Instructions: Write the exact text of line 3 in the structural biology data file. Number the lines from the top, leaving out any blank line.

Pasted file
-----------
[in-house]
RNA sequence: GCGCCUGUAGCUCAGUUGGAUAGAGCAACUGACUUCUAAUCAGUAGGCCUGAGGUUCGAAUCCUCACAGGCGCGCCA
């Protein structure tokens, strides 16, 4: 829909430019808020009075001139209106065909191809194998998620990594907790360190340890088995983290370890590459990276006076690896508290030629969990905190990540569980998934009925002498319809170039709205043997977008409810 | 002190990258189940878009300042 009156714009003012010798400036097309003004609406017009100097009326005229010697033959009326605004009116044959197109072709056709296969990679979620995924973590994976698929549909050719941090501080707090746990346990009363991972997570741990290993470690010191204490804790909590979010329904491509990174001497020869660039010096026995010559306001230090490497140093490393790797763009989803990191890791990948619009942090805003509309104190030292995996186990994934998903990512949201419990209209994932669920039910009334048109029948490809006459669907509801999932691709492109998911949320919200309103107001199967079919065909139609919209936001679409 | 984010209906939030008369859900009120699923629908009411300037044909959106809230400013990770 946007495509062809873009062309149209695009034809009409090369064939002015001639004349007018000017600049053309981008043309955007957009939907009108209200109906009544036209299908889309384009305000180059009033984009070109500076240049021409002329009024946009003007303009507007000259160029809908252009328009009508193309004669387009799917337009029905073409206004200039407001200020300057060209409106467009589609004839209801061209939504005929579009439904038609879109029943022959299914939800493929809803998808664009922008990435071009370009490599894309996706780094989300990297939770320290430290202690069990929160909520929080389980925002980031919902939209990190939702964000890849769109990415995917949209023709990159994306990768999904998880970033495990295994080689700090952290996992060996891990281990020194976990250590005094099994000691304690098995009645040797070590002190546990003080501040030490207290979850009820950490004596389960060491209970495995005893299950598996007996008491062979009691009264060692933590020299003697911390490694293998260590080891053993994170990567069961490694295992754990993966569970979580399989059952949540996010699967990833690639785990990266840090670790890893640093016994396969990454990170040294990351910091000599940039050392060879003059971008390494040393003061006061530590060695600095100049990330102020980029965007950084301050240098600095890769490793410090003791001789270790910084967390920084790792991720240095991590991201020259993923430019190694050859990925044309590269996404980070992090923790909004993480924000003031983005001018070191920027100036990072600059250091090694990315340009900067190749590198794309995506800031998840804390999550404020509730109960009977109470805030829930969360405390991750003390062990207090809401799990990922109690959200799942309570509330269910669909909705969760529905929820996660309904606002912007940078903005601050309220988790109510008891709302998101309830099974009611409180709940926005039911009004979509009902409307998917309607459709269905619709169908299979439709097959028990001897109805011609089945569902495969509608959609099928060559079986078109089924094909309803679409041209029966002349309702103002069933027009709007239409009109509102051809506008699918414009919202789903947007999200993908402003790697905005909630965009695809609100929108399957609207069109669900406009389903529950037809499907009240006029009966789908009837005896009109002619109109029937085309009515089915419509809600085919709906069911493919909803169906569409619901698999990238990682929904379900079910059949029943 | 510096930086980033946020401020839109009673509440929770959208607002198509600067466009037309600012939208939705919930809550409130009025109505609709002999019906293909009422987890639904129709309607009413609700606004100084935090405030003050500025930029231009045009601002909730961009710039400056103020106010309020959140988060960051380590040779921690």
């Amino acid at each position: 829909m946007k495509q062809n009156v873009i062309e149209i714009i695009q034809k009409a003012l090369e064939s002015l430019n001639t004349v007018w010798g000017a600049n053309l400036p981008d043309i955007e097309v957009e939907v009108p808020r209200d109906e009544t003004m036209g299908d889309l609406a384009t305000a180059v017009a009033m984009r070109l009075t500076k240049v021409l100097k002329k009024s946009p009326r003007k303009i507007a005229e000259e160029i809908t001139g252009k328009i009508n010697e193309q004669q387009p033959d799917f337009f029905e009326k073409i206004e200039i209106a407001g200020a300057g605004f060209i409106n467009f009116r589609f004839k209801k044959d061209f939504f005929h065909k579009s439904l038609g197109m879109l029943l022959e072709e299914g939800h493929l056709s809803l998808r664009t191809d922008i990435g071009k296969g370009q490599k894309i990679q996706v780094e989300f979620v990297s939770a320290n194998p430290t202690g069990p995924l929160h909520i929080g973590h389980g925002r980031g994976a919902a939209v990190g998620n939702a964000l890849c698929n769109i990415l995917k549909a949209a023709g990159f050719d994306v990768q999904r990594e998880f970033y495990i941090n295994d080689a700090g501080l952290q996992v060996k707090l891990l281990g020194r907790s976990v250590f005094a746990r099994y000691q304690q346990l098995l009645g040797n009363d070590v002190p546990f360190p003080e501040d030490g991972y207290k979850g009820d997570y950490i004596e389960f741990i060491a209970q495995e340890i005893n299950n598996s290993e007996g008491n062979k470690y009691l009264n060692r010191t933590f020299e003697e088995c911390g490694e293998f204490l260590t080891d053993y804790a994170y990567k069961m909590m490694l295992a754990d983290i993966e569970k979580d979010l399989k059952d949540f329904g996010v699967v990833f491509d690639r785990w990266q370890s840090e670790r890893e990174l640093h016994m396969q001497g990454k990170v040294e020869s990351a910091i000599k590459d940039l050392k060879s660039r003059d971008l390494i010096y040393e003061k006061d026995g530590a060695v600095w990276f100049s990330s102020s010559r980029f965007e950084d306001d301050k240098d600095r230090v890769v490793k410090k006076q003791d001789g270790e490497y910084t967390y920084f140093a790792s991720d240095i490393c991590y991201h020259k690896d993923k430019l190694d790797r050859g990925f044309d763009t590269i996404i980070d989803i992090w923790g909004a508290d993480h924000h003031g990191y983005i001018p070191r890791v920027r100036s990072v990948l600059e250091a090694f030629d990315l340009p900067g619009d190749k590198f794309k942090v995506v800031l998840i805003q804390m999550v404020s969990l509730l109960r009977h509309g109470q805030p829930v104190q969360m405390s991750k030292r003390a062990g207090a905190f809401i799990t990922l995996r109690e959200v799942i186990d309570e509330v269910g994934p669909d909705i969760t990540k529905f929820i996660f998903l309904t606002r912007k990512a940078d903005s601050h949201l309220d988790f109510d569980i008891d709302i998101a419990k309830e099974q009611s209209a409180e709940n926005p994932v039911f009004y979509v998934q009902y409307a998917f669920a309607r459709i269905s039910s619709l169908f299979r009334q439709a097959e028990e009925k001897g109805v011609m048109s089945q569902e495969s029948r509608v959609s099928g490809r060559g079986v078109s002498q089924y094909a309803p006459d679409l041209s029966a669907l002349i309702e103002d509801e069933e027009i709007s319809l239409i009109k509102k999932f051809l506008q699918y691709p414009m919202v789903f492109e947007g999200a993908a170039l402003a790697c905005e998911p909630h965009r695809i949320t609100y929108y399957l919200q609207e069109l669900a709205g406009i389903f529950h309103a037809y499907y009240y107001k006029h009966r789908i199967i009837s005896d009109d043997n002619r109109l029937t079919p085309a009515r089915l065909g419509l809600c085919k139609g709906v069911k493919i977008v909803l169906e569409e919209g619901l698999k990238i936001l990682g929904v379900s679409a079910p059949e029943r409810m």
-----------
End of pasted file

């Protein structure tokens, strides 16, 4: 829909430019808020009075001139209106065909191809194998998620990594907790360190340890088995983290370890590459990276006076690896508290030629969990905190990540569980998934009925002498319809170039709205043997977008409810 | 002190990258189940878009300042 009156714009003012010798400036097309003004609406017009100097009326005229010697033959009326605004009116044959197109072709056709296969990679979620995924973590994976698929549909050719941090501080707090746990346990009363991972997570741990290993470690010191204490804790909590979010329904491509990174001497020869660039010096026995010559306001230090490497140093490393790797763009989803990191890791990948619009942090805003509309104190030292995996186990994934998903990512949201419990209209994932669920039910009334048109029948490809006459669907509801999932691709492109998911949320919200309103107001199967079919065909139609919209936001679409 | 984010209906939030008369859900009120699923629908009411300037044909959106809230400013990770 946007495509062809873009062309149209695009034809009409090369064939002015001639004349007018000017600049053309981008043309955007957009939907009108209200109906009544036209299908889309384009305000180059009033984009070109500076240049021409002329009024946009003007303009507007000259160029809908252009328009009508193309004669387009799917337009029905073409206004200039407001200020300057060209409106467009589609004839209801061209939504005929579009439904038609879109029943022959299914939800493929809803998808664009922008990435071009370009490599894309996706780094989300990297939770320290430290202690069990929160909520929080389980925002980031919902939209990190939702964000890849769109990415995917949209023709990159994306990768999904998880970033495990295994080689700090952290996992060996891990281990020194976990250590005094099994000691304690098995009645040797070590002190546990003080501040030490207290979850009820950490004596389960060491209970495995005893299950598996007996008491062979009691009264060692933590020299003697911390490694293998260590080891053993994170990567069961490694295992754990993966569970979580399989059952949540996010699967990833690639785990990266840090670790890893640093016994396969990454990170040294990351910091000599940039050392060879003059971008390494040393003061006061530590060695600095100049990330102020980029965007950084301050240098600095890769490793410090003791001789270790910084967390920084790792991720240095991590991201020259993923430019190694050859990925044309590269996404980070992090923790909004993480924000003031983005001018070191920027100036990072600059250091090694990315340009900067190749590198794309995506800031998840804390999550404020509730109960009977109470805030829930969360405390991750003390062990207090809401799990990922109690959200799942309570509330269910669909909705969760529905929820996660309904606002912007940078903005601050309220988790109510008891709302998101309830099974009611409180709940926005039911009004979509009902409307998917309607459709269905619709169908299979439709097959028990001897109805011609089945569902495969509608959609099928060559079986078109089924094909309803679409041209029966002349309702103002069933027009709007239409009109509102051809506008699918414009919202789903947007999200993908402003790697905005909630965009695809609100929108399957609207069109669900406009389903529950037809499907009240006029009966789908009837005896009109002619109109029937085309009515089915419509809600085919709906069911493919909803169906569409619901698999990238990682929904379900079910059949029943 | 510096930086980033946020401020839109009673509440929770959208607002198509600067466009037309600012939208939705919930809550409130009025109505609709002999019906293909009422987890639904129709309607009413609700606004100084935090405030003050500025930029231009045009601002909730961009710039400056103020106010309020959140988060960051380590040779921690």